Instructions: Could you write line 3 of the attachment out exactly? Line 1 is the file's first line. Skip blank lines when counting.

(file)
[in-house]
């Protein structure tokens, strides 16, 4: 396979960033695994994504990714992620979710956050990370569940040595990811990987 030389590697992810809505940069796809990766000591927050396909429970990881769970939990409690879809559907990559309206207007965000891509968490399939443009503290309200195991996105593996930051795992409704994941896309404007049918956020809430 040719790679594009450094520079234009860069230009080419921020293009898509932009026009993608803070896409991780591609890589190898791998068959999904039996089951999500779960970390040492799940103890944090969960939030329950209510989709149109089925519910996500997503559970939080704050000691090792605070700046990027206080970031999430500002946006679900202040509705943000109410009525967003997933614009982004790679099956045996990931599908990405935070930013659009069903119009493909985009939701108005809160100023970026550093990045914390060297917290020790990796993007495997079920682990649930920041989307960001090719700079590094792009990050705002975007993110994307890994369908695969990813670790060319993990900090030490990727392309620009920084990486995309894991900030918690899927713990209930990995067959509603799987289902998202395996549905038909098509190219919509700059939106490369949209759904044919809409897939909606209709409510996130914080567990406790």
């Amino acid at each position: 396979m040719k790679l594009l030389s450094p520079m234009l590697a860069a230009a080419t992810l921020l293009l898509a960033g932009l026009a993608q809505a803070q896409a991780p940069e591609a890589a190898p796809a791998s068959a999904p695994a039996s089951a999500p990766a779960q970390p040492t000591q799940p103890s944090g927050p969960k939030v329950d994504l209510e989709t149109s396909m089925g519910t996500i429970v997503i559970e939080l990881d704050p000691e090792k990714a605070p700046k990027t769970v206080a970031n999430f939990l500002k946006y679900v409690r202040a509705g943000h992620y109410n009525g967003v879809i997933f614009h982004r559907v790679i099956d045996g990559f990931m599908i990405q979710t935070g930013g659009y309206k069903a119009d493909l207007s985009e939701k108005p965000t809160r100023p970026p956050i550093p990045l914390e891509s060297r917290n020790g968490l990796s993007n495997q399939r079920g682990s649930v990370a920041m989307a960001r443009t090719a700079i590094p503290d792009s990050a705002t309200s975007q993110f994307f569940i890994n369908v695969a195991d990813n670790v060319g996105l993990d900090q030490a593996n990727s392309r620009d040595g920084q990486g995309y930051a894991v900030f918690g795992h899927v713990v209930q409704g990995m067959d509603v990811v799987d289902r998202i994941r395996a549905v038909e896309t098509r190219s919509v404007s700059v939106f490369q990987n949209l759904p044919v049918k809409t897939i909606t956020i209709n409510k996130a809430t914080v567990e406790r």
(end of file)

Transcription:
């Amino acid at each position: 396979m040719k790679l594009l030389s450094p520079m234009l590697a860069a230009a080419t992810l921020l293009l898509a960033g932009l026009a993608q809505a803070q896409a991780p940069e591609a890589a190898p796809a791998s068959a999904p695994a039996s089951a999500p990766a779960q970390p040492t000591q799940p103890s944090g927050p969960k939030v329950d994504l209510e989709t149109s396909m089925g519910t996500i429970v997503i559970e939080l990881d704050p000691e090792k990714a605070p700046k990027t769970v206080a970031n999430f939990l500002k946006y679900v409690r202040a509705g943000h992620y109410n009525g967003v879809i997933f614009h982004r559907v790679i099956d045996g990559f990931m599908i990405q979710t935070g930013g659009y309206k069903a119009d493909l207007s985009e939701k108005p965000t809160r100023p970026p956050i550093p990045l914390e891509s060297r917290n020790g968490l990796s993007n495997q399939r079920g682990s649930v990370a920041m989307a960001r443009t090719a700079i590094p503290d792009s990050a705002t309200s975007q993110f994307f569940i890994n369908v695969a195991d990813n670790v060319g996105l993990d900090q030490a593996n990727s392309r620009d040595g920084q990486g995309y930051a894991v900030f918690g795992h899927v713990v209930q409704g990995m067959d509603v990811v799987d289902r998202i994941r395996a549905v038909e896309t098509r190219s919509v404007s700059v939106f490369q990987n949209l759904p044919v049918k809409t897939i909606t956020i209709n409510k996130a809430t914080v567990e406790r």